Nothing is more important to a journalist than his integrity. The founders of the Independent were men of such unyielding principle that they would not allow their journalists to go on freebies. On other papers most journalists handled the integrity/freebie issue in the time-honoured fashion: by abusing any hospitality they were given — trashing a hotel room, getting weeping drunk, pawing the mayor’s wife — and then writing a mocking piece about those who had squandered fine food, wine and linen on them.
Lloyd Evans believes that the lesson of Will Self’s success — which he envies — is that it is better to be a ‘writer’ than to write wellIt’s happened again. The other day I was deep in the Tube, powering my way through the loose maul, when a poster caught my eye. Will Self is promoting his latest book. At first glance the photo resembles an ad for a men’s magazine. Cool guy, cool clothes, cool chair, cool glare.
As I waded through page after page of interminable dogma and municipal jargon, one statement suddenly leapt out at me: ‘Some 50 per cent of people being approved of as adoptive parents in Brighton and Hove are from the lesbian, gay and bisexual community.’ Those words — from a policy document entitled ‘Sexuality — the New Agenda’, published this month by the Local Government Association (LGA), the umbrella body for local authorities — were followed by another disturbing sentence: ‘Brighton and Hove Council has also shown that it is committed to taking rigorous action against homophobia, including, in one instance, de-registering foster carers who stated that they opposed lesbians being parents.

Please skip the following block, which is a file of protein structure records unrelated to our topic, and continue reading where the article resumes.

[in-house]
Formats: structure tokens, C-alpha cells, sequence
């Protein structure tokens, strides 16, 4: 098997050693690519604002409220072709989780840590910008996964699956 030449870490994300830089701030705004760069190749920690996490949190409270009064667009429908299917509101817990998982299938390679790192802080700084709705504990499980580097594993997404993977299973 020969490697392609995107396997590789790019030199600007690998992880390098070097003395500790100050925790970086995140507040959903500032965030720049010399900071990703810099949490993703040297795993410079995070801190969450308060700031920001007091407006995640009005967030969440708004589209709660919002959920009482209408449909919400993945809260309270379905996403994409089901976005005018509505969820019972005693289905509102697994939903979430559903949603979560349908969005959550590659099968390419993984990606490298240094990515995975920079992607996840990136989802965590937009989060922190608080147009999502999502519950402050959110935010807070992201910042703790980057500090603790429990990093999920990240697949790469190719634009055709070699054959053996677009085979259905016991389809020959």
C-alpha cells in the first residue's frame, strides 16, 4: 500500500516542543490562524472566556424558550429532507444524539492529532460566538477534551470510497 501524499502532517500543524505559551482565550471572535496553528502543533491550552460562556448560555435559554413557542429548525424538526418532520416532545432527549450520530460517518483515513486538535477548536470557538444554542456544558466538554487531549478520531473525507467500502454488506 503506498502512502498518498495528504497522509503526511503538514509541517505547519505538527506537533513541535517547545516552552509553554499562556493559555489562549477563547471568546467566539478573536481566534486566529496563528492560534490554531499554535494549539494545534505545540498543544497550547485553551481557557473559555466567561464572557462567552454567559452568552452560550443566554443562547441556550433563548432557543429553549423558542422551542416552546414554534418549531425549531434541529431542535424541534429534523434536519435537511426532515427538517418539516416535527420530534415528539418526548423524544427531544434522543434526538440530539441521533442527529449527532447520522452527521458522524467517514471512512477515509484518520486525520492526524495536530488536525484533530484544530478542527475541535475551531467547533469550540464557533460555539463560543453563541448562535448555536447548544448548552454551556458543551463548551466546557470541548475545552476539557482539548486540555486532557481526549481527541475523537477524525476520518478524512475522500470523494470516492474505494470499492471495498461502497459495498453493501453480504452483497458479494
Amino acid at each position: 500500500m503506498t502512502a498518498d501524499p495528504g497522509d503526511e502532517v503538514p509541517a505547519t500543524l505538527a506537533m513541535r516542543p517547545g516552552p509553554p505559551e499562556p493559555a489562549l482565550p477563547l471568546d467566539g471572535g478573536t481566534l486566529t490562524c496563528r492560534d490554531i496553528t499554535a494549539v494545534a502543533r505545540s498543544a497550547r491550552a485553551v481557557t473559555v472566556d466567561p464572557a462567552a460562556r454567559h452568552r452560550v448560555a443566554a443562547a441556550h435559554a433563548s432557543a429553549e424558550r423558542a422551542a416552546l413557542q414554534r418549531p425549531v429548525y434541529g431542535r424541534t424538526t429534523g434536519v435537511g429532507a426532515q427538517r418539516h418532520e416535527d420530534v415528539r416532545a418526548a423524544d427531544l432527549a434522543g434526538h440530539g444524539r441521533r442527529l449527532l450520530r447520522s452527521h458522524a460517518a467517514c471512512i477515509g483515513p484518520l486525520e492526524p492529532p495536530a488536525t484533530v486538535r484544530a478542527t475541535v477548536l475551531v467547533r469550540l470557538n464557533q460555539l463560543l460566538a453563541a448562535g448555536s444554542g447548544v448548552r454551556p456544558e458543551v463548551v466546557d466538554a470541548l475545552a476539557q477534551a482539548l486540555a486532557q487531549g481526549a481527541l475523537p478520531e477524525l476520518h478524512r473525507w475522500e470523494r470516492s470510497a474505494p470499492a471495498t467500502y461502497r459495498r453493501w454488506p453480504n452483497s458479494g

Blair has made a mess of the top-up Bill, says Freddie Sayers. It’s now up to the Tories to revolutionise our universities on market principlesI think I once knew how Tony Blair felt on Tuesday night. It was Matriculation Day for the Fresher class of 2000 at New College, Oxford. With the obligatory white tie and gown as scruffy as I could make it, I strolled over to join the expanding group of nervous, black-and-white-clad new students, of which I was one.
So what were you all waiting for? You surely could not have been expecting an inquiry, headed by an eminent law lord, to deliver an indictment of the government? They don’t do that, law lords. Certainly they haven’t in my lifetime. And it hasn’t happened now, with Lord Hutton.
But even by the standards of his equally well appointed and eminent predecessors — Lord Franks, Sir Richard Scott, Sir Anthony Hammond, Lord Denning, all of whom found it necessary to exculpate the political establishment when push came to shove — Lord Hutton has flung the whitewash around with a copiousness, a completeness, which must have surprised even the inhabitants of Downing Street.